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With: Kumiko Aso, Kurume Arisaka, Masatoshi Matsuo, Kenji Mizuhashi, Haruhiko Kato, Koyuki, Shinji Takeda, Koji Yakusho
Written by: Kiyoshi Kurosawa
Directed by: Kiyoshi Kurosawa
MPAA Rating: Unrated
Language: Japanese with English subtitles
Running Time: 119
Date: 02/10/2001

Pulse (2001)

3 1/2 Stars (out of 4)

Feeling the 'Pulse'

By Jeffrey M. Anderson

One of the most interesting Japanese filmmakers working today, Kiyoshi Kurosawa -- no relation to Akira -- is also one of the worst distributed in this country. His masterpiece Cure, which established Kurosawa as one of the leading horror/thriller craftsmen, was made in 1997 and did not open in U.S. theaters until 2001.

By an odd coincidence, the stunning Pulse (a.k.a. Kairo), which opens this week in Bay Area theaters, is also four years old. Perhaps not coincidentally, next year promises the inevitable American remake, starring Kristen Bell (TV's "Veronica Mars"). No matter, Kurosawa's Pulse is still one of the creepiest and most entertaining movies out there.

In Kurosawa's world, terrible things happen. They happen without explanation, and they happen in such an isolated way that they seem to be happening everywhere at once. In Cure a serial killer strikes, using the bodies of innocent bystanders as puppets. In Charisma, a bizarre tree obsesses several people living in the woods. In Séance, a botched kidnapping and a spiritual medium collide with horrific results. In Doppelganger, a man meets his evil double. And Bright Future has something to do with a fresh-water jellyfish and a mass murder.

Far more sinister than all of these, Pulse begins with three young employees at a small company that sells plants. One of them, Taguchi (Kenji Mizuhashi), has in his possession an important disc, but hasn't turned up to work in a few days. Kudo Michi (Kumiko Aso) volunteers to visit his apartment.

She finds him there and speaks to him. But after collecting the disc from his cluttered desk, she turns around and finds that he has killed himself. Was she talking to a ghost? Later, she and her co-workers look at the disc and discover Taguchi's computer screen, showing a picture of itself, telescoped into infinity, but with vague shadows of otherworldly visitors.

Across town, an amateur computer user, Kawashima Ryosuke (Haruhiko Kato) tries to connect to the internet for the first time. He winds up on a mysterious website that asks, "Do you want to see a ghost?" Fearing intruding hackers, Kawashima visits a computer lab to ask about the website, and meets Karasawa Harue (played by Koyuki). She is likewise confused.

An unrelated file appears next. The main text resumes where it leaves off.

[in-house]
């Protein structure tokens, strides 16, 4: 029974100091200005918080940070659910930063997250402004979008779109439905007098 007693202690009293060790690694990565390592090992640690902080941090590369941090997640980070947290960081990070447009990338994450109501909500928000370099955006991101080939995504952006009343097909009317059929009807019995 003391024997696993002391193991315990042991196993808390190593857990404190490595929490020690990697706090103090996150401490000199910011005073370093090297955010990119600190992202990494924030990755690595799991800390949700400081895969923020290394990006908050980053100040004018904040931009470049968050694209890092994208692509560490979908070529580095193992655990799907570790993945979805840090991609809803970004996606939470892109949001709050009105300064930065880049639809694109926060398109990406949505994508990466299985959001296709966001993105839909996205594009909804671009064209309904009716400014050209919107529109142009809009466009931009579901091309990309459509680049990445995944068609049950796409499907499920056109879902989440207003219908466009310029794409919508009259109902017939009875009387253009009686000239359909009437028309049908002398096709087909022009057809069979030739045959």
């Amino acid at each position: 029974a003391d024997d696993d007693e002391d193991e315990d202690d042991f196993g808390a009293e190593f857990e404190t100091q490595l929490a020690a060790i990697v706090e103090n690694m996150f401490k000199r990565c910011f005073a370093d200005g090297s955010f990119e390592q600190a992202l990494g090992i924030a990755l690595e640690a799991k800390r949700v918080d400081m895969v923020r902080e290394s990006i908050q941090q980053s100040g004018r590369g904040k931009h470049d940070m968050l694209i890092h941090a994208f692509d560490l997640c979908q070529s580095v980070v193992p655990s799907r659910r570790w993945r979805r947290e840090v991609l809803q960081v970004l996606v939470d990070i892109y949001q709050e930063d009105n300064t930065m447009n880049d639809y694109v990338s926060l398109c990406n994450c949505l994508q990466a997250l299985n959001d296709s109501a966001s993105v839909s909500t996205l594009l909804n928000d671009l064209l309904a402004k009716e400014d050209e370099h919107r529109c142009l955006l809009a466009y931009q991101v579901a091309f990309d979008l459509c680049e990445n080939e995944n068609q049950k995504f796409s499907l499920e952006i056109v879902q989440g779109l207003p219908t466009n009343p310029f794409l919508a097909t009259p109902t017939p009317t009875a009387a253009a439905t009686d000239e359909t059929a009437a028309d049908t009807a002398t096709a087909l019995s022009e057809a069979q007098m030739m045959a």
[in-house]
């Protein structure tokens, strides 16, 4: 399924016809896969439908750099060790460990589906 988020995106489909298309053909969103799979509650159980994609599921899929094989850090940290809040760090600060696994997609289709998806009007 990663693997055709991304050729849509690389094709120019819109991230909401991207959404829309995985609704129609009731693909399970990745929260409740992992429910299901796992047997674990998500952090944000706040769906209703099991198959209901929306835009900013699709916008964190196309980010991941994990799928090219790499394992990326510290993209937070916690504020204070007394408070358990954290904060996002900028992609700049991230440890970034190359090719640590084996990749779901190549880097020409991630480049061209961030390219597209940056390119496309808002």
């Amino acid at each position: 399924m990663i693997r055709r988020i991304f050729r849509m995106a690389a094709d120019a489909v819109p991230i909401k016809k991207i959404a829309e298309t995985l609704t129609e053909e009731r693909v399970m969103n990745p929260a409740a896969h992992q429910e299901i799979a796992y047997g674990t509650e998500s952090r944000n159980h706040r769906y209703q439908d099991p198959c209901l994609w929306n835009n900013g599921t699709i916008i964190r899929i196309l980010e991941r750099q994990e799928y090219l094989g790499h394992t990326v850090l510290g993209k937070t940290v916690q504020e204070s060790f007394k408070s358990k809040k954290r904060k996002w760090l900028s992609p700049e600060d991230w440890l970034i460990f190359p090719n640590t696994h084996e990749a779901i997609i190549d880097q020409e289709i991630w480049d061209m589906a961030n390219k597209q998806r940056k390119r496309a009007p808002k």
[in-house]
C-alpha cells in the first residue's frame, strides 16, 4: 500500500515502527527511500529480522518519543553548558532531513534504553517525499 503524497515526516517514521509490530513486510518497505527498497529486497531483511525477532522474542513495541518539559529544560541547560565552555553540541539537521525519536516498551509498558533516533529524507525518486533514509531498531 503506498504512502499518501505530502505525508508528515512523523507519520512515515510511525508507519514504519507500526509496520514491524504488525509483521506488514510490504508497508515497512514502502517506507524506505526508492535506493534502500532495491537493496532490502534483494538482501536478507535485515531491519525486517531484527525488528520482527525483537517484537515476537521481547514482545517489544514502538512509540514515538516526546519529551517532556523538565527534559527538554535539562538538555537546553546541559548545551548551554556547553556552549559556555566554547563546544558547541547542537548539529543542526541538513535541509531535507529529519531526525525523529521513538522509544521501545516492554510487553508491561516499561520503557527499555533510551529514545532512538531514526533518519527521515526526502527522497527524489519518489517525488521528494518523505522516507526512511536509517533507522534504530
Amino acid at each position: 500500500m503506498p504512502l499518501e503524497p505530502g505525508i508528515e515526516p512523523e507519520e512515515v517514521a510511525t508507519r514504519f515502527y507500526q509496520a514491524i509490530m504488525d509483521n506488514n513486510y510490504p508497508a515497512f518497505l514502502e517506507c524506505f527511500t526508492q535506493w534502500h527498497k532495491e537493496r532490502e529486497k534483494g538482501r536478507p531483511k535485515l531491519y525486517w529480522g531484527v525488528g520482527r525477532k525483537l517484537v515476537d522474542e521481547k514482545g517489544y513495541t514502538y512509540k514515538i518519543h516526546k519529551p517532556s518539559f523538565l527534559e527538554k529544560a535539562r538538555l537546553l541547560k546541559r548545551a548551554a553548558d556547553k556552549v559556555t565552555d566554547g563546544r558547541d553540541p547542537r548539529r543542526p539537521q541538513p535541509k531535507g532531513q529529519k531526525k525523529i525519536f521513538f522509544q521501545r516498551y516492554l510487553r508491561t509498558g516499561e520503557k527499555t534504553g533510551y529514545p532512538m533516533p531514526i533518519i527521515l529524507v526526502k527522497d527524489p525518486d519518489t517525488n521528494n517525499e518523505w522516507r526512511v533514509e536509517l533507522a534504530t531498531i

People begin sealing up their doors with red tape. More and more people begin seeing ghosts and disappearing. Late in the film, Kurosawa's regular leading man Koji Yakusho (currently in Memoirs of a Geisha) turns up in a small role, but to talk about his character would give too much away.

Like Wes Craven, Kurosawa has perfected his own fright method, involving not jumps and shocks but long, steady, deeply-focused shots. He understands that something simply moving through a well-defined space can create chills; it all depends on placement and timing. An object starting at the back of the frame and growing bigger as it moves toward us is one of his most effective devices.

In one scene, a character approaches a couch that has been placed a few inches away from the wall. Something -- anything -- could be lurking behind that couch. Kurosawa doesn't stoop to the usual "jumping-out-and-yelling-boo" shot, but he does scare the bejeezus out of us.

Even so, Kurosawa isn't interested in gimmicks. Rather than bringing things to a head with a chase or a showdown, Kurosawa lets his motifs sink deeper. He understands that explanations and payoffs can sometimes ruin a great work of imagination. He does provide an "ending" and an "explanation," but they're vague enough that the spell remains intact.

The movie's key scene involves a kind of computer sculpture, showing a series of dots floating around together on a screen. If two dots touch, they "die," but if they float too far apart, they're drawn together. Eventually, "ghost" dots begin to appear. One character advises Kawashima not to stare at it for too long.

And so Kurosawa's ultimate point isn't to scare us or to drum up "B" movie thrills, but to explore the pain and horror of loneliness. He seems to wonder how human beings connect at all, or if a true, spiritual connection is even possible. Certainly computers have contributed a great deal to our being both more and less connected to other people. But the good news is that we keep trying, in spite of everything.

Over the past year, other Kurosawa films have been released on DVD: Charisma (1999, Home Vision), Séance (2000, Home Vision) and Bright Future (2003, Palm), and other films like Doppelganger (2003) have played the film festival circuit. All of these haunting, unforgettable films are worth hunting down. Once you've seen Pulse, you won't want to stop.

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